Wednesday, October 1, 2008

The Journey matters

This isn't at all what I had planned on writing about tonight, but it is close to one of the posts I have been thinking about. I have a lot of things I have started this year and haven't finished. I have half a dozen or so unpublished, unfinished, incomplete posts. I probably have about that many books I have started and haven't finished. Unfinished grief work as my sister Jan would say.

I read a short, but very good book about leadership tonight that was written by Marilyn Carlson Nelson. She is a former CEO of Carlson a global group of companies such as the Radission and Regent hotels, T.G.I. Friday resturants.

This is an excerpt from a speech her daughter wrote as a senior in high school.

"Do you ever have the feeling you are constantly getting ready for somthing? In the morning, hurry up, rush, get ready for school, get ready for work, get ready, get ready, get ready. Set goals, work towards them".

She goes on to talk about a quote from the Frenchman named Montaigne, "The journey not the arrival matters.". To him the journey was what we should treasure. Life is a journey we all embark on and in a sense never finish.

"We should all live and love each day-the bad ones as well as the good. Today is so valuable, it should be lived and enjoyed".

"Life is always so fragile. What if. . . just what if something happened to you today? What would trouble you the most. . . an abrupt ending? Unfinished studies? Unplayed games? Unperformed dramas? No...I'm willing to bet it would be unsaid words, incomplete relationships and unfullfilled promises".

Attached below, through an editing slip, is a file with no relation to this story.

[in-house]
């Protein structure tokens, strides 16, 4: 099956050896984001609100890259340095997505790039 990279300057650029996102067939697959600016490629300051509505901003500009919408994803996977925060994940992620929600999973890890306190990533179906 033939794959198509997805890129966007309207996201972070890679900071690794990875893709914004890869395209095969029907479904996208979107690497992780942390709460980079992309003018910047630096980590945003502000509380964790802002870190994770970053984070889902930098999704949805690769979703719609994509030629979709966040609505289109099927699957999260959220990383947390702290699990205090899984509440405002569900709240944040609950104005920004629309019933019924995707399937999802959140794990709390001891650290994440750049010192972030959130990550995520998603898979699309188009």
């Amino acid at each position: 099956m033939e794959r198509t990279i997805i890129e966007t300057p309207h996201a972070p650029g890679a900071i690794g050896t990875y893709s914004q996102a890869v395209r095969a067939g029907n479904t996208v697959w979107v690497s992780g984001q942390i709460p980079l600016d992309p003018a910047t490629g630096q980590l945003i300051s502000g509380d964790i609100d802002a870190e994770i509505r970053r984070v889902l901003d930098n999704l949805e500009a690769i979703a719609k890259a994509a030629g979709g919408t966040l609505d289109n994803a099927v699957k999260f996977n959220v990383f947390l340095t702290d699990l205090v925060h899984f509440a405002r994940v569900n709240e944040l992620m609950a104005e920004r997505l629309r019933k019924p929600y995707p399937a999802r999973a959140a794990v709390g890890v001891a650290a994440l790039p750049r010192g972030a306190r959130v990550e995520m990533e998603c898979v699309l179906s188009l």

"Each one of us is only given one journey. But if we enjoy it to the fullest. . . every, every minute of it, one journey is enough".

Juliet Evans Nelson was killed in an automobile accident during her freshman year in college shortly after writing this speech. Another life cut short, another young person full of love for life that understood the importance of choosing and living life as fully and richly as possible.

I think this was something that Kelly and her family understood and embraced so there wouldn't be unsaid words, incomplete relationships.

So many things for me unfinished. There is always another day to complete them, or is there?

1 comment:

  1. those were very profound thoughts! Thanks so much for sharing them. We talked about this same topic last night at our CYAR meeting. One of the mentors from last year died. One of the things we were asked to do is think of two things that we want to be remembered for and write them down. No one that I saw was writing, I was had a great car, or I was good at basketball. They were more basic, more real... things that really mattered.
    I love you!